Fall Sweater Crush: The Yoke

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With knitting, as with fashion, everything old is new again. And as fall sweater season rolls in on a wave of apple cider and crunching leaves, we're seeing a classic style take center stage: the yoke sweater. This cozy icon traces its roots to Swedish, Icelandic and Shetland knitting traditions, with each culture offering its own unique version.

What exactly qualifies as a yoke sweater? The main idea is a circular yoke: Imagine knitting a circle with a neckline in the middle. Slip that circle over your head, and it drapes over your chest and shoulders, creating a uninterrupted canvas, perfect for colorwork designs. From there, the body and sleeves are all knit as tubes. Depending on your pattern, you can start at the collar and knit down, or work from the hemline and knit the sweater up toward the collar.

Yoke sweater crushes

Designers and knitters alike can't get enough of these sweaters, which means there are plenty of gorgeous options out there to keep you warm this fall. Every single one of these is in my queue. Time to get started!

The Throwback by Andrea Mowry

This cozy cardigan was inspired by childhood memories of weekends spent in the sand dunes of northern Michigan. We're feeling the retro vibe of the zigzag colorwork yoke. Totally Rhinebeck- worthy.

Mountain Hum by Diana Wallin

Sleek, modern, slim, and fitted, this yoke sweater screams Scandinavian cool, with a definite nod to mid-century design. Check out that subtle ombre fade in the yoke!

Vintersol by Jenn Steinglass

Knit in tried-and-true Icelandic Lopi, this sweater borrows from the traditional lopapeysa sweater of Iceland, while pulling updated motifs straight from nature. The bits of motif along the hem and cuffs are just icing on the cake.

Zweig by Caitlin Hunter

Not all yokes feature colorwork. Case in point: Caitlin Hunter's Zweig sweater. Sure, there's a bit of colorwork happening, but lace is definitely the star of the show. Fingering-weight wool keeps the lace airy, but still super warm.

Throughstone by Bristol Ivy

If you don't like knitting colorwork flat, this is the cardigan for you! It's actually knit in the round and then (gasp!) cut up middle. Don't worry, you can practice cutting your pockets before you jump all in and start hacking up your sweater. It's actually not as scary as it sounds, but if you're feeling nervous, the designer herself will walk you through it in the Throughstone Sweater Knit-Along.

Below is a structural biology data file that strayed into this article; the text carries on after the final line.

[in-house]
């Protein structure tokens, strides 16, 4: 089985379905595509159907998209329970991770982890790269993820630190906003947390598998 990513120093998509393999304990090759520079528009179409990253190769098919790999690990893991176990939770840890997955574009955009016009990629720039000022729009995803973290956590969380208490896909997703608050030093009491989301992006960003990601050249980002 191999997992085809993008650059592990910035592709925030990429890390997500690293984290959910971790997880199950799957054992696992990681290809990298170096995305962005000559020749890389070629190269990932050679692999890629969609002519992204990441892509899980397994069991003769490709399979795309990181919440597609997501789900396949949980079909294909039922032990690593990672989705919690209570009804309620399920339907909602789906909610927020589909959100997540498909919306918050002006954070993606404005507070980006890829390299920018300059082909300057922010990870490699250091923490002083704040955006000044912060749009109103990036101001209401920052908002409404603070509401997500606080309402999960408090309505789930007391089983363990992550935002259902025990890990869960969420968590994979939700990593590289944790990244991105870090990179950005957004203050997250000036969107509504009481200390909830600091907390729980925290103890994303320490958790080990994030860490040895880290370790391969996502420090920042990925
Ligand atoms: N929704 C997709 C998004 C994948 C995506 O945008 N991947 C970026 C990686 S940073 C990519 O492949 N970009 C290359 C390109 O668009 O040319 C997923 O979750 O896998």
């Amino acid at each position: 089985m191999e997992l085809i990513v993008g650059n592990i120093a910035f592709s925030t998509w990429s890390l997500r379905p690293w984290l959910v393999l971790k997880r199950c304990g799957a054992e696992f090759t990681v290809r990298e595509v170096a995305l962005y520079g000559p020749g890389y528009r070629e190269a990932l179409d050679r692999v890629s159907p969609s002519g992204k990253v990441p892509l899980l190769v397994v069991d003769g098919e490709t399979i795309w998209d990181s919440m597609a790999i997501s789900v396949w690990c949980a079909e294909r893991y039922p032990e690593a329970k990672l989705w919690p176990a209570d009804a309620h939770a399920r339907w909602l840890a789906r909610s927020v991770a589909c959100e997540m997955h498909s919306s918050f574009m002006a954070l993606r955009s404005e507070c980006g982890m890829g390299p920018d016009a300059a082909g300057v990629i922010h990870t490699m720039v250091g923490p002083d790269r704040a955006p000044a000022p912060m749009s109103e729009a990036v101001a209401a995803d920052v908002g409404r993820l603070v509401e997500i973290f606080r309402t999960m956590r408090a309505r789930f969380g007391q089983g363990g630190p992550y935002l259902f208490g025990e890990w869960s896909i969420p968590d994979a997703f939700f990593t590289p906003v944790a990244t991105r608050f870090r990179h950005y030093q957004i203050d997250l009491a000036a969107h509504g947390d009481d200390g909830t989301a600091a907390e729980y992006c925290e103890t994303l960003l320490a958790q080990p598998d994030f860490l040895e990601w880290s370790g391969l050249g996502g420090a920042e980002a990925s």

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Ready to take the "eek" out of steek? Join designer Bristol Ivy and learn to knit a fabulous steeked cardigan! This knit-along gives you the chance to challenge yourself and try more advanced techniques, such as steeking, stranded colorwork, short rows and more, with the help of a supportive community of knitters. Bristol will walk you through every step, from choosing yarn colors and determining gauge to troubleshooting, while sharing tips and tricks along the way. Steeking is always better with friends, so enroll now and get ready to start stitching! The Throughstone Sweater kit is available now; just click on the Materials tab in the class for a link!
Bristol Ivy
with Bristol Ivy
Master colorwork as you knit a beautiful banded yoke from Eunny's exclusive design and learn how to make your own color and design choices to fit your style.
Continental knitting: Sounds worldly, doesn't it? Let me first start with an admission: My own knitting adventure has been rocky at best. And it wasn't until I explored knitting videos and tutorials that I realized something really important — there's more than one way to knit! I learned to crochet before I learned to knit, and for the longest time I had been trying to knit with the yarn in my right hand. It felt completely backwards to me, because it was. I was trying to English knit, and my crochet hands weren't having it. That's when I discovered continental knitting.
by Lisa Gutierrez
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Fall Sweater Crush: The Yoke